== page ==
Ultimately, you are much better off just buying a 8GB flash drive. That is large enough to clone a normal installation, and will save you days of work.

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I don't know what the absolute minimum is. Isn't it written on the DVD box?

However, there are obviously stuff that you can remove from the install to regain several hundred megabytes. I'm not sure you can fit Snow Leopard in 4 GB, though. 8 GB should be feasible.

  • Additional languages and application architectures are not necessary and are pretty huge (string them using Monolingual or something like that);
  • The iLife apps (GarageBand, iPhoto, iMovie & iMovie HD, iDVD) and iTunes score more than 1 GB together;

There are probably many more you can strip off. My call would be to make another partition on your primary drive (maybe 15-20 GB), install Mac OS there and try to remove stuff until it gets under 4 GB. Then, copy it to your drive with Carbon Copy Cloner and it should be bootable.

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I've found out by starting the installation process that the minimum supported disk space is 8.01GB, so I can't even install it on my 8GB USB Flash drive! I'll definitely give the carbon copy idea a try, though. Thanks. –  Drarok Sep 4 '10 at 22:39
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iLife applications aren't part of a normal Snow Leopard install - they are part of the restore discs for individual iMacs however. –  Chealion Sep 5 '10 at 3:21
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Another factor no one thinks about is how much RAM you have in your computer, because if you have 2GB RAM, a bootable USB drive with Mac OS X is going to create a 2GB virtual memory swap file on the drive. It will be stored in

/private/var/vm/sleepimage

You can delete this file but the next time your reboot, it will be re-created.

If you run the same USB drive on a computer with 8GB of RAM, its' going to try to create an 8GB swap file. So your 4GB installation could balloon to 12GB of disk space the first time you use it.

There is a method out there somewhere to permanently disable the sleepimage file. This means that whenever you boot from the USB drive, it will only use RAM and will not cache the contents of ram to the sleepimage file. This might have an adverse effect on system performance, but you will be able to run your system on a smaller USB drive.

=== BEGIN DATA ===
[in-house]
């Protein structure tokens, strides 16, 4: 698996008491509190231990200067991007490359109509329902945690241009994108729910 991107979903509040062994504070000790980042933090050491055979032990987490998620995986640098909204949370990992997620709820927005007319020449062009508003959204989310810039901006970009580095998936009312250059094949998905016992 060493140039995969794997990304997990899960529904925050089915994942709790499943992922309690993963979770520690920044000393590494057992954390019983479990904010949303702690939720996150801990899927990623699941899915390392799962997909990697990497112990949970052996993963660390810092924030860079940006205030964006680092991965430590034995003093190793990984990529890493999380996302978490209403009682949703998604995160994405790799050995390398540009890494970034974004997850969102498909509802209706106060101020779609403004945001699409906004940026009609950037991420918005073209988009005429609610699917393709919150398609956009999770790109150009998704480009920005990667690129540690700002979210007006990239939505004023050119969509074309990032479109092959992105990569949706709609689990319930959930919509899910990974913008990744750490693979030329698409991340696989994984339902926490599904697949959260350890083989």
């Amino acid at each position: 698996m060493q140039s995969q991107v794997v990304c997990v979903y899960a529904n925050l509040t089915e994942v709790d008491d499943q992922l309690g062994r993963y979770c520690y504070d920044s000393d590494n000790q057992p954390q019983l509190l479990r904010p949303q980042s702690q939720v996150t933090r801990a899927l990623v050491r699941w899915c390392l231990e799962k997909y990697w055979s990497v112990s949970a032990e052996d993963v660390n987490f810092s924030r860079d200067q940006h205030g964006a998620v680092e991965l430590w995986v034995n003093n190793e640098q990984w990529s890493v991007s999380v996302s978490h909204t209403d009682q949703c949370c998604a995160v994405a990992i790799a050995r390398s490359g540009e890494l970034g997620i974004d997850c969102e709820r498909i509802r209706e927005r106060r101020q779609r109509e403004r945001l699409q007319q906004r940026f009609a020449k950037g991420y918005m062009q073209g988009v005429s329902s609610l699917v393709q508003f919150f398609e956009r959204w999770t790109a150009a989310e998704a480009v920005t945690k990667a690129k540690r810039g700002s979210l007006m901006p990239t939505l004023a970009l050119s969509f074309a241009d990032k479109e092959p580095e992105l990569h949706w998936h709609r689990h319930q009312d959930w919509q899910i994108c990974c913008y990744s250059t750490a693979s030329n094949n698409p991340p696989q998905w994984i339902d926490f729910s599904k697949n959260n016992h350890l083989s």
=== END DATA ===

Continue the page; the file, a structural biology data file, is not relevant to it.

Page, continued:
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Although this doesn't actually reduce the size needed to perform an install - it's handy if you have nothing left to delete and are sure you'll be able to clean things up before the system will attempt to recreate the sleep file. –  bmike Aug 17 '11 at 21:53
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I just scanned /Library and /System and /usr with GrandPerspective to find big files. Here is my findings:

662 Mb /Library/Printers
 52 Mb /Library/Fonts/STHeiti Medium.ttc
 58 Mb /Library/Dictionaries/Shogakukan Progressive English-Japanese...
382 Mb /System/Library/Speech/Voices/Alex.SpeechVoice
 52 Mb /System/Library/Fonts/STHeiti Light.ttc
 34 Mb /System/Library/Fonts/Aqua Kana.ttc

In total 1.2 Gb. I guess these files can be safely deleted if it's for an USB stick.

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Printers shouldn't be there if he didn't install printer drivers. Alex is a good find, it is the high quality voice with a ton of sampling, and thus takes a lot of space. –  Louis Gerbarg Sep 5 '10 at 11:22
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But but but… if you take out Alex, who’s gonna read you the time ? ;) –  Martín Marconcini Sep 21 '10 at 1:58
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When installing Mac OS 10.6 "Snow Leopard" you can click "Customize" and remove Printer Support, Additional Fonts, Language Translations, Rosetta, X11 and Quicktime. That eliminates 3+ GB and leaves 'Essential System Software' which requires 8.01 GB.

If you want to get it on a smaller drive you won't be able to use the Install CD. You'll have to delete even more and then make an exact copy.